SGD INR has been on a roll in the past 8 months and to be honest this move was long overdue. The Indian Rupee was grossly overvalued and just needed a trigger to correct. This time around the triage of rising oil prices, increasing fed rates & falling emerging market currencies led by Turkey and political environment turning less favourable for the ruling BJP led by Prime Minister Modi finally precipitated the Rupee.

Rupee was 47.5 against the SGD and 63.65 against the USD on 1st Jan this year. Since the start of the year the Rupee has fallen 11.5% against the USD and 9% against the Singapore dollar and traded at 71 against the USD and 51.75 against the SGD yesterday. Looking at Year to Date (YTD) values one might think that the move is extreme and Indian economy must have worsened dramatically during the year but the fact is that the currencies were slowly adjusting to the dollars rise over the past 2 years and rupee was irrationally holding its ground. I have often mentioned in my previous posts that strength of currency and national pride should not be linked and currency should follow economic fundamentals and why such a simple concept evaded the current Indian government is beyond my comprehension.

Delving a little deeper and looking at the currency movement from an academic angle and using the Interest rate parity, the Fed rates have moved up from 25 basis points to 200 basis points over the past 2 years. India increased its rates recently from 6% to 6.25%. The interest rate differential which used to be around 6% has now come down to 4%. One might say that should have resulted the rupee falling by only 2% (6% – 4%) but why the big fall?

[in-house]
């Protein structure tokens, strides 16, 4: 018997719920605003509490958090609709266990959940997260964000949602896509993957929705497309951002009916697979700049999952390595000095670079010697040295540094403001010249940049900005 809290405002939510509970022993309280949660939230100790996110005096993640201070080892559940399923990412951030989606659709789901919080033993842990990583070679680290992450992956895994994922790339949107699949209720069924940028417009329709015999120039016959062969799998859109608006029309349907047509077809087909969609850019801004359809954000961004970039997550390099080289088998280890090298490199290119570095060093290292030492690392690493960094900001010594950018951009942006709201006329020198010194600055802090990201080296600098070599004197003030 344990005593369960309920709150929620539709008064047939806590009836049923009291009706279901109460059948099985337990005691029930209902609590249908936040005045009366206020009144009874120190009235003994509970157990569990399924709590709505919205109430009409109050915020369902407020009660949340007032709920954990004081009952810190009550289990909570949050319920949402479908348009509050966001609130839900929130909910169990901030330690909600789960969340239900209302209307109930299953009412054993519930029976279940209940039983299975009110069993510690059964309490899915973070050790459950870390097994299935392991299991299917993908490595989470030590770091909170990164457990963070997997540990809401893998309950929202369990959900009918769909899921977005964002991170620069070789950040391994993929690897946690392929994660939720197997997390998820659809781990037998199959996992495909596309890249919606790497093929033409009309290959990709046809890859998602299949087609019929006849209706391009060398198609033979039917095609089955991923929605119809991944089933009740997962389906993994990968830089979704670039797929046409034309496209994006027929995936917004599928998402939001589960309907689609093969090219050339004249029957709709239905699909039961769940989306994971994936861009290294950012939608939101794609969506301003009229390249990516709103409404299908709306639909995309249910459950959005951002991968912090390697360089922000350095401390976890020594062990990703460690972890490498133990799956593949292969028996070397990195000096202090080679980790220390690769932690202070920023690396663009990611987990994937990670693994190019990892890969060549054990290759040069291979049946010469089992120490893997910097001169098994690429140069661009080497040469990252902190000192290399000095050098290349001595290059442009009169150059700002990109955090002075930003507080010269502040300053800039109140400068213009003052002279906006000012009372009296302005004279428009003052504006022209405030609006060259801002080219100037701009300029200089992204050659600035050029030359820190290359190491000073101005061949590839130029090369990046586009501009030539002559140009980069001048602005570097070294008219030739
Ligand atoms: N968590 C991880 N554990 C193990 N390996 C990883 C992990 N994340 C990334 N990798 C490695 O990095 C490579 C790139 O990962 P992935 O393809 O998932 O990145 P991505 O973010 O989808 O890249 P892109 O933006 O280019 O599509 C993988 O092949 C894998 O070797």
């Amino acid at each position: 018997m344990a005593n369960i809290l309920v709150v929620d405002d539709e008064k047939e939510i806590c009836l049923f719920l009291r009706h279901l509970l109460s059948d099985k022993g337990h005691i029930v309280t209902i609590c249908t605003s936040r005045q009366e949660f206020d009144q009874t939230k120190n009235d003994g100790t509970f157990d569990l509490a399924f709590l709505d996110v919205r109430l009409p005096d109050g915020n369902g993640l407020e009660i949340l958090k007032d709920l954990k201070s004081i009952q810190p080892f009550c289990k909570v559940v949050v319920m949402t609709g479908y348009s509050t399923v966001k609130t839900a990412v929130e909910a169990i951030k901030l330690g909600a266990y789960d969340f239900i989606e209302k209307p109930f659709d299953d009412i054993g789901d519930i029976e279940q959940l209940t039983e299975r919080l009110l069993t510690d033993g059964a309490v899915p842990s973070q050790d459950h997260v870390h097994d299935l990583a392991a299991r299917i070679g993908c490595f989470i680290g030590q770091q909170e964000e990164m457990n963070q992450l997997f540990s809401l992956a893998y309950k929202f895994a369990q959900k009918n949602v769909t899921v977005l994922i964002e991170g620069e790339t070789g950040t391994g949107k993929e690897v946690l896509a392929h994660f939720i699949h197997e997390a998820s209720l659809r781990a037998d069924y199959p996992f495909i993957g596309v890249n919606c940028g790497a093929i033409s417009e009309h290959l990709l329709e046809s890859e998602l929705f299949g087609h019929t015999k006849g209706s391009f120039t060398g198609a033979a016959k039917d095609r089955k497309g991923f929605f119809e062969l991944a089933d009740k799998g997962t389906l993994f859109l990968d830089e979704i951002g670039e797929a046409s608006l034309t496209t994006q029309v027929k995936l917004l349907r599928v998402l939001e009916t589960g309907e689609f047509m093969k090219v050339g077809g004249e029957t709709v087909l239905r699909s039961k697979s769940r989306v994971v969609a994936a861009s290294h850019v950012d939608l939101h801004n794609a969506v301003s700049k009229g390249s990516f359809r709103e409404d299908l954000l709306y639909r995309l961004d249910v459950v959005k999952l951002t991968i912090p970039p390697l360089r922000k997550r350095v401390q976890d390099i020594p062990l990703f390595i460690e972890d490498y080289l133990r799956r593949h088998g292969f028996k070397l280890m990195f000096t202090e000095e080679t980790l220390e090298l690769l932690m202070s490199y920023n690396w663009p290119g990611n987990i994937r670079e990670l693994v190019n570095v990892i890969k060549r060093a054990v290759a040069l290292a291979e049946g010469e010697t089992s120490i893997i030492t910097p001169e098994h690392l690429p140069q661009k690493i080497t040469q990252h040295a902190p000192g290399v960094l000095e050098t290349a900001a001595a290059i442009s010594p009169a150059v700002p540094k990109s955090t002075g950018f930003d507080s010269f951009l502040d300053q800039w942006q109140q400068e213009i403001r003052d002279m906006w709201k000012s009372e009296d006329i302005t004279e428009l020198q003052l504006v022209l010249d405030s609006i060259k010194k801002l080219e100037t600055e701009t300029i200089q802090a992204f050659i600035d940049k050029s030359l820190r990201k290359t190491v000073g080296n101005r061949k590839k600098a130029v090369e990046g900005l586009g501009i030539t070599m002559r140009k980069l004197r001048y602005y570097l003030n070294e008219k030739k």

The answer is that rupee was fundamentally over valued. At the start of the year the REER (Real Effective Exchange Rate) index stood at 118 which simply means that the currency was 18% overvalued against a basket of currencies. The index currently is around the 110 mark. Which indicates that even after the correction the rupee remains overvalued. Now does that mean that rupee could fall another 10% against the US dollar? The answer is, theoretically yes! but will it happen in real, I don’t think so.

How does the rest of the year look like against USD?

The Fed is on a war path to increase interest rates and I expect at-least 2 more hikes over next 9 months before they take a breather. Oil prices have stuck around the US$75 mark and the expectation is for the oil demand to boost prices to US$80 to 85 a barrel range. The shock would have been severe had the world not been investing in alternative sources of energy. The US economy has been doing exceptionally well and the unemployment is at an all time low, EU has also started to improve with lower unemployment. After effects of BREXIT are still a concern and the ongoing trade war between US and the rest of the world doesn’t look to stop any time soon.

I think that the USD INR has a little more room to drop and will stabilise around the 72-74 range, another 2 to 4% decline from current levels. RBI has been smart to not defend the rupee unnecessarily and burn through the reserves learning from the actions of  the other central banks and is in the market to just smoothen the rupee’s fall. However,  better than expected GDP figures published on 1 Sep should lend temporary support to the rupee.

What does it mean for SGD INR?

Singapore dollar has been less impacted by the strengthening USD and MAS has allowed the currency to strengthen to neutralise the increasing US interest rates. USD SGD has hovered around the 1.35-1.37 mark.

If the fundamentals in the market deteriorate dramatically, USD SGD could touch 1.40, however if the oil prices increase and the inflation, specially housing prices don’t cool down the currency could strengthen to 1.30.